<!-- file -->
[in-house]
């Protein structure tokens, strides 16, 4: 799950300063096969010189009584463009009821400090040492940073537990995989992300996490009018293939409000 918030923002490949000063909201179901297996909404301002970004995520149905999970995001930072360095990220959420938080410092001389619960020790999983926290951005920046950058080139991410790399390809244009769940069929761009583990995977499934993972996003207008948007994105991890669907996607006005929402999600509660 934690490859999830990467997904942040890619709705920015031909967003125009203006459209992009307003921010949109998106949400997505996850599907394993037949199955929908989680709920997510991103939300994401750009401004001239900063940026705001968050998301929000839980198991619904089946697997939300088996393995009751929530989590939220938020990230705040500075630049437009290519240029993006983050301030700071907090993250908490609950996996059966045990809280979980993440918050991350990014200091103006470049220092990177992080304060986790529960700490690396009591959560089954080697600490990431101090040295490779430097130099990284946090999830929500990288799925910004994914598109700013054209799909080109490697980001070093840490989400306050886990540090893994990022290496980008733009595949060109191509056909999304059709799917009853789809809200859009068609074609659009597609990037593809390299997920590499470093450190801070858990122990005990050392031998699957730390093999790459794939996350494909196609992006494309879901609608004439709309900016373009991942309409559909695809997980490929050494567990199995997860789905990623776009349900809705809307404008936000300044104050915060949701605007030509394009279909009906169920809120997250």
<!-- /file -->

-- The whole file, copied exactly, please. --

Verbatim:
[in-house]
């Protein structure tokens, strides 16, 4: 799950300063096969010189009584463009009821400090040492940073537990995989992300996490009018293939409000 918030923002490949000063909201179901297996909404301002970004995520149905999970995001930072360095990220959420938080410092001389619960020790999983926290951005920046950058080139991410790399390809244009769940069929761009583990995977499934993972996003207008948007994105991890669907996607006005929402999600509660 934690490859999830990467997904942040890619709705920015031909967003125009203006459209992009307003921010949109998106949400997505996850599907394993037949199955929908989680709920997510991103939300994401750009401004001239900063940026705001968050998301929000839980198991619904089946697997939300088996393995009751929530989590939220938020990230705040500075630049437009290519240029993006983050301030700071907090993250908490609950996996059966045990809280979980993440918050991350990014200091103006470049220092990177992080304060986790529960700490690396009591959560089954080697600490990431101090040295490779430097130099990284946090999830929500990288799925910004994914598109700013054209799909080109490697980001070093840490989400306050886990540090893994990022290496980008733009595949060109191509056909999304059709799917009853789809809200859009068609074609659009597609990037593809390299997920590499470093450190801070858990122990005990050392031998699957730390093999790459794939996350494909196609992006494309879901609608004439709309900016373009991942309409559909695809997980490929050494567990199995997860789905990623776009349900809705809307404008936000300044104050915060949701605007030509394009279909009906169920809120997250």